"And on the pedestal, these words appear:
My name is Ozymandias, King of Kings,
Look on my Works, ye Mighty, and despair!
Nothing beside remains."
-- From "Ozymandias" by Percy Bysshe Shelley, 1818
Thus spake Shelley to point out the impermanence of all things. Will the dream of an open Internet meet that same fate?
In 2008, the FCC was hard at work codifying open network access as an enforceable requirement. The dream was alive and well, and supported by information-dependent businesses like Google (Nasdaq: GOOG ) and Amazon.com (Nasdaq: AMZN ) .
However, at stake was how far the FCC would be able to go in order to enforce network providers like Verizon (NYSE: VZ ) and AT&T (NYSE: T ) when it came down to managing their Internet traffic. Service providers such as Comcast (Nasdaq: CMCSA ) never felt comfortable with government agencies telling them how to run their network. Feelings aside, the FCC slapped a large fine on Comcast over the throttling of network traffic belonging to file-sharing applications, and was met by a Comcastic lawsuit in return.
The cable giant contended that the FCC had no right to impose a fine, and the best it could do was to give Internet service providers recommendations on how to handle excessive traffic loads. This week, a three-judge federal court agreed and slapped down the FCC fine.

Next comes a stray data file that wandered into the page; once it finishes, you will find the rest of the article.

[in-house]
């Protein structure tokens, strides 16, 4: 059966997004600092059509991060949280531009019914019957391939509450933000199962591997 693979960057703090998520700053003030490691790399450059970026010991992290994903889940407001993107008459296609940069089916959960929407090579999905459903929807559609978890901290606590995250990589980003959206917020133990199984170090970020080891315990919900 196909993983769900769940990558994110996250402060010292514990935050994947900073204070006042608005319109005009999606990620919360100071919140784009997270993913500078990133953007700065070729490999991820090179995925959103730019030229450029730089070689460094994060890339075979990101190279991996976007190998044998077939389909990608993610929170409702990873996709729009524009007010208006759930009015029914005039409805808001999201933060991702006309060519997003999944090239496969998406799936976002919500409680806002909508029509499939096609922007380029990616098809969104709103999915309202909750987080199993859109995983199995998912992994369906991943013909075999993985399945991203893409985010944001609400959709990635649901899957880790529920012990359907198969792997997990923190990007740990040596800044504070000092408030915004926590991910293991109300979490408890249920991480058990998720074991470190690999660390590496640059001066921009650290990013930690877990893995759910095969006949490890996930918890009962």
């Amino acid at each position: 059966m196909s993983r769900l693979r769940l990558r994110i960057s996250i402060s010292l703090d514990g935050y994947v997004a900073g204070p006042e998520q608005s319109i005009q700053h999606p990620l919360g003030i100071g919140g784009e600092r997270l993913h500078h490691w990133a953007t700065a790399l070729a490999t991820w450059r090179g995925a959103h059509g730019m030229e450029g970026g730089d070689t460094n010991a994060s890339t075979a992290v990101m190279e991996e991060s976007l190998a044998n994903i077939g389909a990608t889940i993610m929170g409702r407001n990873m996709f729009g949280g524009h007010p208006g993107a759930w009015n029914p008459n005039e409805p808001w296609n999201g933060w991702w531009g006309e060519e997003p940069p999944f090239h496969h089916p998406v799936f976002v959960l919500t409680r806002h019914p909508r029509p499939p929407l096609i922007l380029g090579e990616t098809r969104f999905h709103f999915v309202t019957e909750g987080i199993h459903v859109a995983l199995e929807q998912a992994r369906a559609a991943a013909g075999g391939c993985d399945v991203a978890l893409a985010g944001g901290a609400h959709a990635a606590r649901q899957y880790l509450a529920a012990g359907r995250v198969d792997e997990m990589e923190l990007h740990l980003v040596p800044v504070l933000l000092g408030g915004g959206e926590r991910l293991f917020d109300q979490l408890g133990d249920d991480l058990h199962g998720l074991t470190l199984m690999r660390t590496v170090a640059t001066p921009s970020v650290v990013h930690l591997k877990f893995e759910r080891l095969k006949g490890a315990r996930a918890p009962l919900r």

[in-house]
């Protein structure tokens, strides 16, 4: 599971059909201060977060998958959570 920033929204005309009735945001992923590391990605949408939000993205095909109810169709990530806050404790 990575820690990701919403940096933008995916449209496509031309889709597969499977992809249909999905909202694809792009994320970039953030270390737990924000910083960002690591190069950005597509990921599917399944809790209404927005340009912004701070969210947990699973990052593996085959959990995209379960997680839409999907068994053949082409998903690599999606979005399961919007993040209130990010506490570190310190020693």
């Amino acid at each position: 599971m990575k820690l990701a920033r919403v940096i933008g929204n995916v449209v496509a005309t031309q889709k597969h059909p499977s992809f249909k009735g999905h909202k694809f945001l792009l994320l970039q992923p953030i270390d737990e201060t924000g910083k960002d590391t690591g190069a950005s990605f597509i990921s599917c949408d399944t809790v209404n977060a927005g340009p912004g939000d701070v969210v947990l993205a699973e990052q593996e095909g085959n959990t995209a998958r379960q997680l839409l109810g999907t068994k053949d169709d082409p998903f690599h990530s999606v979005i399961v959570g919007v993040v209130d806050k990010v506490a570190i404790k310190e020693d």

"Comcast remains committed to the FCC's existing open Internet principles," says a company spokeswoman, "and we will continue to work constructively with this FCC as it determines how best to increase broadband adoption and preserve an open and vibrant Internet."
On the surface, that sounds a lot like Google's crusade for a faster network infrastructure. But really fixing issues of network congestion will require Comcast to throw a lot of money at switches from Juniper Networks (Nasdaq: JNPR ) and fiber-optic cable from Corning (NYSE: GLW ) , among other hardware providers. It's cheaper and easier to put restraints on customers and e-businesses instead -- and watch the rest of the world run circles around the American network infrastructure.
I hope that Comcast truly lives by its words and sees quality networks as a competitive advantage, rather than a problem. But without some legal muscle as motivation, I'm afraid that the digital future will be slow in coming to your neck of the woods. That's bad for Google and Amazon -- and for you and me.
Will two letters a day to your congressional representative do the trick? Discuss how to keep the U.S. Internet competitive in the comments below.